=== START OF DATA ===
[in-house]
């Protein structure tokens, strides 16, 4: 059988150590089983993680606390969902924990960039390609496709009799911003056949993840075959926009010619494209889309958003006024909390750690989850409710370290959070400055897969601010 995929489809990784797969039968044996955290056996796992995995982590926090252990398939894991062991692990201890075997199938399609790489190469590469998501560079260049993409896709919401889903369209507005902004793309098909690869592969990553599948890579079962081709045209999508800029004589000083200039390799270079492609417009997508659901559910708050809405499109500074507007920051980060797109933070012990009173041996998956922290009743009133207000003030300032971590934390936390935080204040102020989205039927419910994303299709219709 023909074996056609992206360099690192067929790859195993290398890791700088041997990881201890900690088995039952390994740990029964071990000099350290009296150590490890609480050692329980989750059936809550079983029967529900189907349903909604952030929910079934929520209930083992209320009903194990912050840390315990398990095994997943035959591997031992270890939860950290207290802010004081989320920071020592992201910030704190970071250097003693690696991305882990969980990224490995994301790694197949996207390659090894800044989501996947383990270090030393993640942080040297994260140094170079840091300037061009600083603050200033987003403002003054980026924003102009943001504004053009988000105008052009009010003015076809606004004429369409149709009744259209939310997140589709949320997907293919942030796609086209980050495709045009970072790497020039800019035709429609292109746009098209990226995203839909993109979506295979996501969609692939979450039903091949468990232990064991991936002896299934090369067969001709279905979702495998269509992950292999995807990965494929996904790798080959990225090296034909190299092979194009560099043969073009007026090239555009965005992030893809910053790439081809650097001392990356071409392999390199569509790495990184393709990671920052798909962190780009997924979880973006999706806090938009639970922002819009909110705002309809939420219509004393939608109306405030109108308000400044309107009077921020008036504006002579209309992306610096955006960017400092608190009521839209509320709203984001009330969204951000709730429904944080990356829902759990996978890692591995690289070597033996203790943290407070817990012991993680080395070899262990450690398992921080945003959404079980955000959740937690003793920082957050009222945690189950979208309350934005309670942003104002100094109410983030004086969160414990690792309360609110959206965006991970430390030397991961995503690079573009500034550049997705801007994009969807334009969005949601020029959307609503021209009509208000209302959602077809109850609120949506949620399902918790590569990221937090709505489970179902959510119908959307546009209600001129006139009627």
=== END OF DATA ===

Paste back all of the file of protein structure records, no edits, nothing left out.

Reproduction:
[in-house]
């Protein structure tokens, strides 16, 4: 059988150590089983993680606390969902924990960039390609496709009799911003056949993840075959926009010619494209889309958003006024909390750690989850409710370290959070400055897969601010 995929489809990784797969039968044996955290056996796992995995982590926090252990398939894991062991692990201890075997199938399609790489190469590469998501560079260049993409896709919401889903369209507005902004793309098909690869592969990553599948890579079962081709045209999508800029004589000083200039390799270079492609417009997508659901559910708050809405499109500074507007920051980060797109933070012990009173041996998956922290009743009133207000003030300032971590934390936390935080204040102020989205039927419910994303299709219709 023909074996056609992206360099690192067929790859195993290398890791700088041997990881201890900690088995039952390994740990029964071990000099350290009296150590490890609480050692329980989750059936809550079983029967529900189907349903909604952030929910079934929520209930083992209320009903194990912050840390315990398990095994997943035959591997031992270890939860950290207290802010004081989320920071020592992201910030704190970071250097003693690696991305882990969980990224490995994301790694197949996207390659090894800044989501996947383990270090030393993640942080040297994260140094170079840091300037061009600083603050200033987003403002003054980026924003102009943001504004053009988000105008052009009010003015076809606004004429369409149709009744259209939310997140589709949320997907293919942030796609086209980050495709045009970072790497020039800019035709429609292109746009098209990226995203839909993109979506295979996501969609692939979450039903091949468990232990064991991936002896299934090369067969001709279905979702495998269509992950292999995807990965494929996904790798080959990225090296034909190299092979194009560099043969073009007026090239555009965005992030893809910053790439081809650097001392990356071409392999390199569509790495990184393709990671920052798909962190780009997924979880973006999706806090938009639970922002819009909110705002309809939420219509004393939608109306405030109108308000400044309107009077921020008036504006002579209309992306610096955006960017400092608190009521839209509320709203984001009330969204951000709730429904944080990356829902759990996978890692591995690289070597033996203790943290407070817990012991993680080395070899262990450690398992921080945003959404079980955000959740937690003793920082957050009222945690189950979208309350934005309670942003104002100094109410983030004086969160414990690792309360609110959206965006991970430390030397991961995503690079573009500034550049997705801007994009969807334009969005949601020029959307609503021209009509208000209302959602077809109850609120949506949620399902918790590569990221937090709505489970179902959510119908959307546009209600001129006139009627």